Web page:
Acknowledgement of Territory and the Impact of White Privilege
We want to acknowledge that we live within the traditional territory of the Snoqualmie tribe. Tribal members have lived in the Puget Sound region since time immemorial. Long before explorers came to the Pacific Northwest, the Snoqualmie hunted deer and elk, fished for salmon, and gathered berries and wild plants for food and medicine. Today, many live in Snoqualmie, North Bend, Fall City, Carnation, Issaquah, Mercer Island, and Monroe.
The Snoqualmie Indian Tribe is a federally recognized tribe in the Puget Sound region of Washington State. Known as the People of the Moon, Snoqualmie were signatories to the Treaty of Point Elliott in 1855, which reserved Native American Tribes in the Puget Sound area, including Snoqualmie, the right to hunt, fish, and live in the places they had done so for thousands of years. At the time, the Snoqualmie Indian Tribe was one of the largest in the Puget Sound region totaling around 4,000. The Tribe lost federal recognition in 1953 but regained Bureau of Indian Affairs recognition in 1999. This allowed the Tribe to develop the Snoqualmie Casino which financially supports services and resources for Tribe members and the local community. For more information visit www.snoqualmietribe.us.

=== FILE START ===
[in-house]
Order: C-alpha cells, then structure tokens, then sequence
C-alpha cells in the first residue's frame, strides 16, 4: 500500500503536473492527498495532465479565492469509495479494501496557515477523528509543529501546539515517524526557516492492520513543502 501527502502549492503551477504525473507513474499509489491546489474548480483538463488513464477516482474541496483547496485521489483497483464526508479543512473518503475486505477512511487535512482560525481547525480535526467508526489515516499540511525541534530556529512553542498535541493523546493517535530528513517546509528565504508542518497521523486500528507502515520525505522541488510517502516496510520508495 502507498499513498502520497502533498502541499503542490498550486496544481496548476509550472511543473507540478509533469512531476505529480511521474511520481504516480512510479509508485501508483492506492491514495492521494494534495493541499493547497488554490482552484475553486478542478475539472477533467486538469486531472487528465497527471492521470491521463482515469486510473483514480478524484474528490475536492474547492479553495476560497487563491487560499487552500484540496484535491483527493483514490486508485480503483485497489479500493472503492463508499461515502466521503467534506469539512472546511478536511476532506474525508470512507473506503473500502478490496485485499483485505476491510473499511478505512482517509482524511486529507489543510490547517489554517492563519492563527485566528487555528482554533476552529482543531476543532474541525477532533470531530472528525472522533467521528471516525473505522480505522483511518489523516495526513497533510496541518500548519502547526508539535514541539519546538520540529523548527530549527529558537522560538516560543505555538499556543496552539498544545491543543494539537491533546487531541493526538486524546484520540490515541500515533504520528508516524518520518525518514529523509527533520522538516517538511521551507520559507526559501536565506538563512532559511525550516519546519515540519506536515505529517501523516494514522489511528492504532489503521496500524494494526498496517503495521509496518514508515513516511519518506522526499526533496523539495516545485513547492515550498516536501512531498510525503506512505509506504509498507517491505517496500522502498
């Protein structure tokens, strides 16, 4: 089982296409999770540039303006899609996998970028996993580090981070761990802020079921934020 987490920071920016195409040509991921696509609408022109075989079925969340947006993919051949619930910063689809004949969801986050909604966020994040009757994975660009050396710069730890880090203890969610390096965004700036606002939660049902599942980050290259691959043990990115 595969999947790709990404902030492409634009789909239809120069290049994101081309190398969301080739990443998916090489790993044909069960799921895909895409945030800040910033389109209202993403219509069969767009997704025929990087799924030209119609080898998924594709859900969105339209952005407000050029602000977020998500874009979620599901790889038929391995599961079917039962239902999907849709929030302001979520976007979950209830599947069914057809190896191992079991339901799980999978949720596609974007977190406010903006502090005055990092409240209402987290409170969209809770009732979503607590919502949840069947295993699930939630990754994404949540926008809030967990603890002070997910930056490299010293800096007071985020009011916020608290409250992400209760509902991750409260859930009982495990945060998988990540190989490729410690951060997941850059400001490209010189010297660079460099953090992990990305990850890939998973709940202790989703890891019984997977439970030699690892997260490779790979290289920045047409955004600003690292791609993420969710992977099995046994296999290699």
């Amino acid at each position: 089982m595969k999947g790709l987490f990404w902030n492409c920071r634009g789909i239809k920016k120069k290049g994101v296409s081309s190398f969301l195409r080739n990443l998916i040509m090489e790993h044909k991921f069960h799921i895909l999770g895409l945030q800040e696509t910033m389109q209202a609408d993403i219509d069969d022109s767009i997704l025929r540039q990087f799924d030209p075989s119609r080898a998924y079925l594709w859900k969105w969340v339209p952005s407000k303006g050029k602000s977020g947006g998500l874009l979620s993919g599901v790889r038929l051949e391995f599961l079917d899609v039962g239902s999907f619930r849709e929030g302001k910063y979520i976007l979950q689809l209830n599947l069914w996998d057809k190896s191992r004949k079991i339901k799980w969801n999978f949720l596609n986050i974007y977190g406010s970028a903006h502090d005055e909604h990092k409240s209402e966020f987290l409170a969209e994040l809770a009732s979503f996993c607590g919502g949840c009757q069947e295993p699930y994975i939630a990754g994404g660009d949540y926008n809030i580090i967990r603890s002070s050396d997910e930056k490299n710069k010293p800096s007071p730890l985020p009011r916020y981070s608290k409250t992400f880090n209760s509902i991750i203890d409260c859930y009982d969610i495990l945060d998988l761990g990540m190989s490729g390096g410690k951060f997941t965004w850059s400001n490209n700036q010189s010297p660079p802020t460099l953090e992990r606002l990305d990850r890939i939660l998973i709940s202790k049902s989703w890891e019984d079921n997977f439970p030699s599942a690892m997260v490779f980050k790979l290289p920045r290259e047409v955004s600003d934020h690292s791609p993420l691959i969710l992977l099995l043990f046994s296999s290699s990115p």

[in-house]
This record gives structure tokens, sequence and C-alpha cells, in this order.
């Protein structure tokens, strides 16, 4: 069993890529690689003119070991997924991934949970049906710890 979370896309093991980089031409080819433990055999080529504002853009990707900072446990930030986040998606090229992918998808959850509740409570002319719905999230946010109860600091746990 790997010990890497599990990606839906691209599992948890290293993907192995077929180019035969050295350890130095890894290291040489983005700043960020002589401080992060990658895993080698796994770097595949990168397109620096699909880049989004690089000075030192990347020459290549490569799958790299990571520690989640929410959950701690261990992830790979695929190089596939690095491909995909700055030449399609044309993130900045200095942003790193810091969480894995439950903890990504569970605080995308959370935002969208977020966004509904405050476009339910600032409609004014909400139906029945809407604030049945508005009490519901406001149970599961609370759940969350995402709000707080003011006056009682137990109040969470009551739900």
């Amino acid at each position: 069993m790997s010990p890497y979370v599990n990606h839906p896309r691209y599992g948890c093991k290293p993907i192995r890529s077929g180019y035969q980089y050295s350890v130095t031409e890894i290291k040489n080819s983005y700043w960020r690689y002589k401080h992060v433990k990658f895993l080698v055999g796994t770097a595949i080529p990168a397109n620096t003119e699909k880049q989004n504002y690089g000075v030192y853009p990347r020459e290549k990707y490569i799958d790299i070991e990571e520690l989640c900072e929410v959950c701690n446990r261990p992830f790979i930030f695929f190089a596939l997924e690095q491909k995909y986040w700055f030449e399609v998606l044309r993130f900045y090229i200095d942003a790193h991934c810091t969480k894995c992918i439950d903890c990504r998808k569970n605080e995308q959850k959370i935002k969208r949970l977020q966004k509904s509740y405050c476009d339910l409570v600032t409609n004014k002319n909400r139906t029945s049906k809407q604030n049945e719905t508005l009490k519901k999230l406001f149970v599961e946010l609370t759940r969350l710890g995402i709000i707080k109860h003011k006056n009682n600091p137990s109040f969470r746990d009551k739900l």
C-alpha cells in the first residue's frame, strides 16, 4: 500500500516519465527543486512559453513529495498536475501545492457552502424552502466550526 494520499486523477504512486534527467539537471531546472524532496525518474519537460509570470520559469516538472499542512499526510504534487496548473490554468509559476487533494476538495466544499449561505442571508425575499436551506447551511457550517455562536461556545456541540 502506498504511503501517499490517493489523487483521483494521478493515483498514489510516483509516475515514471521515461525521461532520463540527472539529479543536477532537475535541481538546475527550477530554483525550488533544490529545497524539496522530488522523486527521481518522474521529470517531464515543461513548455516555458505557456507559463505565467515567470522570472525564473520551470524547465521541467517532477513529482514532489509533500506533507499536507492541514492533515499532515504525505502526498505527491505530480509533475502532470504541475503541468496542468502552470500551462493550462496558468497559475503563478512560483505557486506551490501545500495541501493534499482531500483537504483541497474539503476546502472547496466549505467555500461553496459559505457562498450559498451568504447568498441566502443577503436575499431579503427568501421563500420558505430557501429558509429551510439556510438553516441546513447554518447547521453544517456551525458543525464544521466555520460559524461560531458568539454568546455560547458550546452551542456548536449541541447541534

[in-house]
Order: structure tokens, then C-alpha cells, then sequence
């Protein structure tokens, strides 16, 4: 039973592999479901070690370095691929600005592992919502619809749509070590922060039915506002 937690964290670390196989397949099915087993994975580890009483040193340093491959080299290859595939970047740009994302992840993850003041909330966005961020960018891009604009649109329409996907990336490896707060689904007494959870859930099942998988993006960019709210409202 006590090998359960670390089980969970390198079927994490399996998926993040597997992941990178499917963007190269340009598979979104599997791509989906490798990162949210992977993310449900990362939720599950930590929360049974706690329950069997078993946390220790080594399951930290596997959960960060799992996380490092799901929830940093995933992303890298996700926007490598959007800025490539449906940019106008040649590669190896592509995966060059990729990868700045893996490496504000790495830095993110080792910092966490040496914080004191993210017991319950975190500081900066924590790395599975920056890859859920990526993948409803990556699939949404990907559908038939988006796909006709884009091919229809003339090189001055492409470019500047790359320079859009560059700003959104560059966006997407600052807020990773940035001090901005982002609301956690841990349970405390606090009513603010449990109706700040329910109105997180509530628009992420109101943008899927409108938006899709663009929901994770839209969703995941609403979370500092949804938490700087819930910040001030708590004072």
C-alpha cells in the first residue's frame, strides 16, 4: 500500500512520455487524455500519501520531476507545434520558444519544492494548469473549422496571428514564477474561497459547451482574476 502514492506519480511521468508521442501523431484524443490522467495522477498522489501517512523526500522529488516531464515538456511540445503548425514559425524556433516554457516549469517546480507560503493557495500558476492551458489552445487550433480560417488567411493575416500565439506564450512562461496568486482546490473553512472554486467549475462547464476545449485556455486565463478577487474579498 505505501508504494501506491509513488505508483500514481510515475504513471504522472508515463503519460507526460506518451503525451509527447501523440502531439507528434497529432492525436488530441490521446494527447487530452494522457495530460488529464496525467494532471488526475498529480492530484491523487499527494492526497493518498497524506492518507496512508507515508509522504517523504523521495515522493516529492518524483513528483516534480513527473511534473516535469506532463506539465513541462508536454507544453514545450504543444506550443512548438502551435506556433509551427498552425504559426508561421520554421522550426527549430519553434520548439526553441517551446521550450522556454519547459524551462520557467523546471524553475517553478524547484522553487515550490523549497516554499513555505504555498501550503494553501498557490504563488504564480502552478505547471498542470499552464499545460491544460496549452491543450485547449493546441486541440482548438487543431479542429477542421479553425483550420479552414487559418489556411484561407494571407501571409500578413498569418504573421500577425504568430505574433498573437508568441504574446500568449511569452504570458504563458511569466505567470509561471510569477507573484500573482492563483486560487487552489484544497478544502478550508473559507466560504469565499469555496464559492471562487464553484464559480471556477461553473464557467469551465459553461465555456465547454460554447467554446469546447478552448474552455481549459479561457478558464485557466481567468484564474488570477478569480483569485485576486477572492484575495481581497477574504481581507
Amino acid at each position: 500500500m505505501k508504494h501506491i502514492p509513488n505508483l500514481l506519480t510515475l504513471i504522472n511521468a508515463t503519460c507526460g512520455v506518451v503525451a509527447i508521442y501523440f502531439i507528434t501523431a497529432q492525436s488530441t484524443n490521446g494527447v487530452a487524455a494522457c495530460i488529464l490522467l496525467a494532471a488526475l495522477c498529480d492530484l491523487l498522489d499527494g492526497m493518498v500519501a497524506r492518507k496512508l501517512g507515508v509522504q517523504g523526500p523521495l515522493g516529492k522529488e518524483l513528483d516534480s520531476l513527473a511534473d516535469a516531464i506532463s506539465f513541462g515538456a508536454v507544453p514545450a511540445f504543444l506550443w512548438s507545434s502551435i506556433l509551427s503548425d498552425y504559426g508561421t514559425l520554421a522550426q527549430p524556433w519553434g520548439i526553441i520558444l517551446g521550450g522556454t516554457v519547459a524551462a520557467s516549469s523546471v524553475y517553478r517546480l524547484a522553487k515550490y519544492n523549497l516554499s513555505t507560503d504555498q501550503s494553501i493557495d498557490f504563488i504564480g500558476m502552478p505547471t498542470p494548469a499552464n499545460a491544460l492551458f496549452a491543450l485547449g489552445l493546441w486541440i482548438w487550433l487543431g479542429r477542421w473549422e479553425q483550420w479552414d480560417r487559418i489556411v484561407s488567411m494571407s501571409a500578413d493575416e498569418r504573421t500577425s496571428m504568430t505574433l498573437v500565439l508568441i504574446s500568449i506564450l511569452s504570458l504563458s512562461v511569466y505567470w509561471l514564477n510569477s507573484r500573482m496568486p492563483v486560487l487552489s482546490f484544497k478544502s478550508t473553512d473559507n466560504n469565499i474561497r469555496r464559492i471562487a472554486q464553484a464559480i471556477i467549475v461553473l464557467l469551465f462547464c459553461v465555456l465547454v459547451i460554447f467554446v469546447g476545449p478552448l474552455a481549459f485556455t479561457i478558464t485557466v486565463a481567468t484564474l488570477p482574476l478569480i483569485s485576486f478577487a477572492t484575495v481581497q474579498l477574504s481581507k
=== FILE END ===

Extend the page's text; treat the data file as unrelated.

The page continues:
Favorite Native authors
Local native businesses to support:
Our Guide to Seattle's Native-Owned Establishments and Holiday Events! – Eighth Generation
We also want to acknowledge the debt we owe to people of color. As we work toward building a more equitable society, we must consider our own past and acknowledge the role our heritage played since the arrival of Europeans to this land. Our ancestors perpetuated the atrocity of slavery and the repression of enslaved people, leading to systematic disadvantages that their descendants have endured for generations. We deeply regret and denounce these shameful aspects of our history, both known and unknown.
Interested in exploring more about racism in America? We recommend these books as starting points:
White Fragility by Robin DiAngelo
So you want to talk about Race by Ijeoma Oluo
As acknowledgement of these debts, Arborea Falls is committed to providing reserved, free access to our grounds and forest to BIPOC individuals for communion with nature. To schedule a visit, contact us at owners(at)arboreafalls.com. We also offer discounts and priority for hosting public community events that support LGBTQIA+ and BIPOC communities.